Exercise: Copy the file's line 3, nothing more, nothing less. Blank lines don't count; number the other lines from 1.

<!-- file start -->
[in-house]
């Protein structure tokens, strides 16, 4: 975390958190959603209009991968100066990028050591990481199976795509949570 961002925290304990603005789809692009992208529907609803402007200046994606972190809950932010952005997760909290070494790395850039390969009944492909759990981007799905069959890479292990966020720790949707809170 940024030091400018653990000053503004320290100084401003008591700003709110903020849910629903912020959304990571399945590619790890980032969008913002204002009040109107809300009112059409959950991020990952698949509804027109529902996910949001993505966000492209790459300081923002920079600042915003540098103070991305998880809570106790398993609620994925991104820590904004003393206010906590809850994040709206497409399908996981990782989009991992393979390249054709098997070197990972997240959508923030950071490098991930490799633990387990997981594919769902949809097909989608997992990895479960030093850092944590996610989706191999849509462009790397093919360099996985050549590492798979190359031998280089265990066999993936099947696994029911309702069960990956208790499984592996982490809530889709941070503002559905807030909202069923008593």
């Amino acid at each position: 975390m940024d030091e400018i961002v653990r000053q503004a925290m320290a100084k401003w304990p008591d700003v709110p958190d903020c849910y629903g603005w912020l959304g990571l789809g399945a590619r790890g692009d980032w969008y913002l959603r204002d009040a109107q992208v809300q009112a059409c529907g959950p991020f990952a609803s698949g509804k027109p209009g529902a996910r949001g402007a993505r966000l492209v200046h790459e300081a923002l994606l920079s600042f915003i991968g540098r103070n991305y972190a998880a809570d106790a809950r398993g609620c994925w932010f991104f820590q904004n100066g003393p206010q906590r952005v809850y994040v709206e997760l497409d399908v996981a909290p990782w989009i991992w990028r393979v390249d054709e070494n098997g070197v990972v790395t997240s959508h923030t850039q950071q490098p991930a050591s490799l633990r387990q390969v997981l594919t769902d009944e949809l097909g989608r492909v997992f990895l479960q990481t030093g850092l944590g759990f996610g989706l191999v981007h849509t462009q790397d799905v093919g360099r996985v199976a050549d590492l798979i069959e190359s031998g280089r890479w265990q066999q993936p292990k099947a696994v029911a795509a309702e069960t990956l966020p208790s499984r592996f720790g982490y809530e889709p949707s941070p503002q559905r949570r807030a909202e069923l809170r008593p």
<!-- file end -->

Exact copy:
């Amino acid at each position: 975390m940024d030091e400018i961002v653990r000053q503004a925290m320290a100084k401003w304990p008591d700003v709110p958190d903020c849910y629903g603005w912020l959304g990571l789809g399945a590619r790890g692009d980032w969008y913002l959603r204002d009040a109107q992208v809300q009112a059409c529907g959950p991020f990952a609803s698949g509804k027109p209009g529902a996910r949001g402007a993505r966000l492209v200046h790459e300081a923002l994606l920079s600042f915003i991968g540098r103070n991305y972190a998880a809570d106790a809950r398993g609620c994925w932010f991104f820590q904004n100066g003393p206010q906590r952005v809850y994040v709206e997760l497409d399908v996981a909290p990782w989009i991992w990028r393979v390249d054709e070494n098997g070197v990972v790395t997240s959508h923030t850039q950071q490098p991930a050591s490799l633990r387990q390969v997981l594919t769902d009944e949809l097909g989608r492909v997992f990895l479960q990481t030093g850092l944590g759990f996610g989706l191999v981007h849509t462009q790397d799905v093919g360099r996985v199976a050549d590492l798979i069959e190359s031998g280089r890479w265990q066999q993936p292990k099947a696994v029911a795509a309702e069960t990956l966020p208790s499984r592996f720790g982490y809530e889709p949707s941070p503002q559905r949570r807030a909202e069923l809170r008593p």